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Textbook scarcity stings students

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By OUR BUREAU
  • Published 29.04.07
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April 29: Sivya Jha, who studied till recently in Kerala Public School at Sakchi (Jamshedpur) would not have failed in her annual examination in Class IX, insists her mother, if only she had access to textbooks.

Saira Parveen decided to switch from an Urdu-medium school to a Hindi-medium school because textbooks in Urdu disappeared from the market and were not available.

Suraj Prasad claims to have been running from pillar to post for the past 45 days to get physics, chemistry and biology textbooks for his daughter. But he has not been successful yet. Sanjay Sinha, a banker, claims to have offered to pay extra to the bookstores for the textbooks a month ago. But he still has not got the books.

As parents and guardians once again run from one shop to another, the shortage of textbooks appears to be getting worse.

Officials of the Jharkhand Education Project (JEP), which now has the copyright to print NCERT textbooks, admit that the state government used up the better part of one year to obtain the copyright and another year was spent in floating and finalising tenders.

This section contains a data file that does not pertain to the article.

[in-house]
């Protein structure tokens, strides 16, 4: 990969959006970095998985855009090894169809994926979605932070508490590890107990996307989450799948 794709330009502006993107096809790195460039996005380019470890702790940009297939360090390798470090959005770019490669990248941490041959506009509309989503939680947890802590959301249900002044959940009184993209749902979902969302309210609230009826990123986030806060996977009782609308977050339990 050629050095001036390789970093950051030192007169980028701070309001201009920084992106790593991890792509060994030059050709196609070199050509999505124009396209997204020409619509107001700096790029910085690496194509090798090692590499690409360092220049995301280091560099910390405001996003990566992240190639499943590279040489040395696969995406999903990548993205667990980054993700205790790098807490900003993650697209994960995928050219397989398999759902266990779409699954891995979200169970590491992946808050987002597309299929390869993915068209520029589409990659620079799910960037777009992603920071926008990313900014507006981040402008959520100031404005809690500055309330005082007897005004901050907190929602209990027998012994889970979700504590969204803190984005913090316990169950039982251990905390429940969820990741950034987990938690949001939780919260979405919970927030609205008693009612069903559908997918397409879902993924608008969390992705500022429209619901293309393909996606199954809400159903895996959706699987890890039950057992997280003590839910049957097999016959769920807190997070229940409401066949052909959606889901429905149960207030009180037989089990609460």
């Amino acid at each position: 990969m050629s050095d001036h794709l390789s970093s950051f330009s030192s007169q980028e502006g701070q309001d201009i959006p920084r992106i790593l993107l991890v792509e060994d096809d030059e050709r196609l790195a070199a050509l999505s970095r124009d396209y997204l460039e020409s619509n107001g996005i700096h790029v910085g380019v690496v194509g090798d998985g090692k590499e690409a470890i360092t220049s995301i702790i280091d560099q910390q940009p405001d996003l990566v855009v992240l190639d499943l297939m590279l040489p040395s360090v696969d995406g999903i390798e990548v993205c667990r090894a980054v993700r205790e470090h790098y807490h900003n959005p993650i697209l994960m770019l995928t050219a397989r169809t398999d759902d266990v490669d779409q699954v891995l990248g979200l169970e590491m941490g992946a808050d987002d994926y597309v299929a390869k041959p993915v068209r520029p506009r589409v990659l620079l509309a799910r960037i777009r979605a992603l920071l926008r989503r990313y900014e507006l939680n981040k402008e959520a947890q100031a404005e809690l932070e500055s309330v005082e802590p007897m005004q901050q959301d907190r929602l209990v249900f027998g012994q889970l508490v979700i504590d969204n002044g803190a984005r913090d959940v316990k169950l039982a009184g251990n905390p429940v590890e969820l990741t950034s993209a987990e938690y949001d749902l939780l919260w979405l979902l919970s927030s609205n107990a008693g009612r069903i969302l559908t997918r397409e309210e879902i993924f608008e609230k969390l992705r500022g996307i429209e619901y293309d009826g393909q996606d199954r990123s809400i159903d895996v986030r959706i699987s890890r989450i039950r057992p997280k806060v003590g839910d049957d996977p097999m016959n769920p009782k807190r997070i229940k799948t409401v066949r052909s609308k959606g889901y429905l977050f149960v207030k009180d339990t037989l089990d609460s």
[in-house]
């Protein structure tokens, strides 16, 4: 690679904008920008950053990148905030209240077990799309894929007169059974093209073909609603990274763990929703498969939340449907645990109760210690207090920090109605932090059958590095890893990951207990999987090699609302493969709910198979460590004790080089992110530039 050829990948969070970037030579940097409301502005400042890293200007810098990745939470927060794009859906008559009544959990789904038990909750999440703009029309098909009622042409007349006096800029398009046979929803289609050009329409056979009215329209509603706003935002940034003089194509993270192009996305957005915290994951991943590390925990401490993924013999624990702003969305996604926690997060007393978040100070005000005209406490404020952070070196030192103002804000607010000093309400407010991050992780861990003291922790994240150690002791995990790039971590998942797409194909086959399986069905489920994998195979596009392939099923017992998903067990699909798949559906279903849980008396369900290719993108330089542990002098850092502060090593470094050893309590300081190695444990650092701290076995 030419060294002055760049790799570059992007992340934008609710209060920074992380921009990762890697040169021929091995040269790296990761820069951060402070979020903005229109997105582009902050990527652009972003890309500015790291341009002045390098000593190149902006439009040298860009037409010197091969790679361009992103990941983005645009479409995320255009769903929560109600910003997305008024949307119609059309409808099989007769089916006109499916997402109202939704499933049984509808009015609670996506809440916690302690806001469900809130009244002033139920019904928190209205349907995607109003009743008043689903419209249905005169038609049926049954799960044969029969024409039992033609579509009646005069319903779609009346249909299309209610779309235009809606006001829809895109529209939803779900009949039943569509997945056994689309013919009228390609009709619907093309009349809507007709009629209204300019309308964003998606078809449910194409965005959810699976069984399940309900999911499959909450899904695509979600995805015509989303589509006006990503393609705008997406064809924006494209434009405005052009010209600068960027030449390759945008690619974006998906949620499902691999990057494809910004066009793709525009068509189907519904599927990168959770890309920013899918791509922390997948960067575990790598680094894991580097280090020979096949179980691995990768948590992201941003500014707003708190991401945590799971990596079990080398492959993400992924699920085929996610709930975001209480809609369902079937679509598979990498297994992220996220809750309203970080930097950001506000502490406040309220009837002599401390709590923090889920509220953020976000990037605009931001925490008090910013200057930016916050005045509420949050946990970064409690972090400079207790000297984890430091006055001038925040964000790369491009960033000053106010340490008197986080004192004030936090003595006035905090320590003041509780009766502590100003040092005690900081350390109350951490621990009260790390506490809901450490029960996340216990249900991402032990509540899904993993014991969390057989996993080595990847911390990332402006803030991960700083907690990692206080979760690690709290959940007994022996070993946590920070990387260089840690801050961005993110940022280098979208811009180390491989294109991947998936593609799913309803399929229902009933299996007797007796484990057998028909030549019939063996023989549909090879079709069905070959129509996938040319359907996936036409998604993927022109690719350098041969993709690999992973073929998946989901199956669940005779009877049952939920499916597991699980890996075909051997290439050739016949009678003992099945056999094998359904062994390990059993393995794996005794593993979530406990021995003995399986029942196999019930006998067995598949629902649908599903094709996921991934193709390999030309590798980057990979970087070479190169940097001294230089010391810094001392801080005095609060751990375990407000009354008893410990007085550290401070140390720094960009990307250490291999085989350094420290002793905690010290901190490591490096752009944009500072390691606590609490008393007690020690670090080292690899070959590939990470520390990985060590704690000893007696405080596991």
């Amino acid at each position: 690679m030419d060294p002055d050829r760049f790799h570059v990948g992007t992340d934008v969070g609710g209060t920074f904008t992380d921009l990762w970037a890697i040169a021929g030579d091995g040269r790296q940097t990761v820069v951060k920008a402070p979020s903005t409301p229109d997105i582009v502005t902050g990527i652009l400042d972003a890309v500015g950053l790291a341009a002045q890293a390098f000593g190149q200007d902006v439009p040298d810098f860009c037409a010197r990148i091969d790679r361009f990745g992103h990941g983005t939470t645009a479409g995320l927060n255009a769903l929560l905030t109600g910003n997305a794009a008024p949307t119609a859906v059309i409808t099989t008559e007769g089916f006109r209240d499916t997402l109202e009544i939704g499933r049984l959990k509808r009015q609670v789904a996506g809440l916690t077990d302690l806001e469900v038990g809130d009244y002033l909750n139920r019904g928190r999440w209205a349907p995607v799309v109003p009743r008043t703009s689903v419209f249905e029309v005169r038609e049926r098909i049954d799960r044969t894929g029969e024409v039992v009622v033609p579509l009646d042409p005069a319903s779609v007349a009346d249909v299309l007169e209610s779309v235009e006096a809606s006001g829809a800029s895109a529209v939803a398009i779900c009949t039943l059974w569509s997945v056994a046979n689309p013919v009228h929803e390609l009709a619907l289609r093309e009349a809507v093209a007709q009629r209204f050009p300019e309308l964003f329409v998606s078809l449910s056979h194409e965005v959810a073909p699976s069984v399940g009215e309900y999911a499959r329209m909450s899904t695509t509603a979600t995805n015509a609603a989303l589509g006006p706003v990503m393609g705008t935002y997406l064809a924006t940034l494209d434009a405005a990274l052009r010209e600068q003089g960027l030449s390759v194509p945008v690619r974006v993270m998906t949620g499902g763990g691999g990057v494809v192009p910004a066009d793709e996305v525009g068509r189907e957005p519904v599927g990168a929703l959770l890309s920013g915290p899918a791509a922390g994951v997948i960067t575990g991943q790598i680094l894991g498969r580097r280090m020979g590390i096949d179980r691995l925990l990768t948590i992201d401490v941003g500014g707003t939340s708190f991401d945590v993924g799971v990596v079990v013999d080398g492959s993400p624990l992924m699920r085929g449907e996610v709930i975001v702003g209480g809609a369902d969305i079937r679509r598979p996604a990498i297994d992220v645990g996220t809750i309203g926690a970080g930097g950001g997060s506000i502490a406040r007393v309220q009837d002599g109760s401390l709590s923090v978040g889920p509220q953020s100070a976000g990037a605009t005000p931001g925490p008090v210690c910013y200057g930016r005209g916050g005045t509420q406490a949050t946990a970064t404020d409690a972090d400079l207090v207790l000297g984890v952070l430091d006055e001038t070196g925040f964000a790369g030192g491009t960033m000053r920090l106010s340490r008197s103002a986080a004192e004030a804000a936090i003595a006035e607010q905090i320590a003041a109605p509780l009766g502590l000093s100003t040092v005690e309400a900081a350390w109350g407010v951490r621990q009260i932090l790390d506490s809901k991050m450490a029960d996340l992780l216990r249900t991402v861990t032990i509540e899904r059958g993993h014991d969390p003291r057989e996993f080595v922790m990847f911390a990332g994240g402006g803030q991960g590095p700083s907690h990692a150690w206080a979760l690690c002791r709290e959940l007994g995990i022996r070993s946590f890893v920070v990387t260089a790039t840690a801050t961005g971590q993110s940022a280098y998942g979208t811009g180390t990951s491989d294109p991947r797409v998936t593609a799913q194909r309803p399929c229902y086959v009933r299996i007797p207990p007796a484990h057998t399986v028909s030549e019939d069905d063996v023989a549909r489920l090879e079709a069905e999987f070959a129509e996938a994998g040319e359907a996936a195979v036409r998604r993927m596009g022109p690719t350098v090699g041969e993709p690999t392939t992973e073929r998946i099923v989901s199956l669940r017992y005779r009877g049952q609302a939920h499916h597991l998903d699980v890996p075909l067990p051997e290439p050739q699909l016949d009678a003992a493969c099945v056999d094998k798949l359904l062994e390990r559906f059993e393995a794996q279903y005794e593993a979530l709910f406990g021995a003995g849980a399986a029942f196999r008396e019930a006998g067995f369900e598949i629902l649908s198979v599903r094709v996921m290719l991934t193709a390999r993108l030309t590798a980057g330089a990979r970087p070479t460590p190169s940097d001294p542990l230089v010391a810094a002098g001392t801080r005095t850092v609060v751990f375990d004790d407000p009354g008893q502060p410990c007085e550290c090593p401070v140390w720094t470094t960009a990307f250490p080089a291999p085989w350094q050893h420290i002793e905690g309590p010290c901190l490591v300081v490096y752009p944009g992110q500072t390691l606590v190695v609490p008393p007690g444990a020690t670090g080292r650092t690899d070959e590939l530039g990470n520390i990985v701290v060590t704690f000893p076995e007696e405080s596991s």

Now that Saraswati Press at Calcutta, National Printers at Ranchi and Pitambara Books of Jhansi have been asked to print the books, they hope, the situation will start improving. But there is a fresh “mess”, says primary education director S.K. Sharma.

Syllabi for Classes I, III and VI have changed nationally during the 2007-08 session. But since JEP failed to secure the copyright for the changed syllabi, these classes in Jharkhand will continue to follow the older syllabi for another year, says Sharma. Syllabi for other classes are also being revised and by 2009, the school curriculum all over the country is likely to change from Classes I to XII.

JEP provides funds for free distribution of books to all girl candidates and students belonging to Scheduled Tribes and Scheduled Castes. HRD department does likewise for students in the general category and other backward class students studying in 38,000 government primary and middle schools.

The scarcity of textbooks has forced some students and schools to fall back on photocopies. Others are forced to beg, borrow and steal. But there is no explanation why books cannot be supplied if there is a demand for it.

While some people blame the state government’s decision to get the books printed on its own for the mess, others blame the allegedly low commission on NCERT books. Some dealers like Birendra Aurora of Pustak Mandir, Ranchi, alleges that the state is flooded with pirated version of books from one Anand Publisher of Delhi.

“The situation will take one or two more sessions to stabilise,” adds Aurora.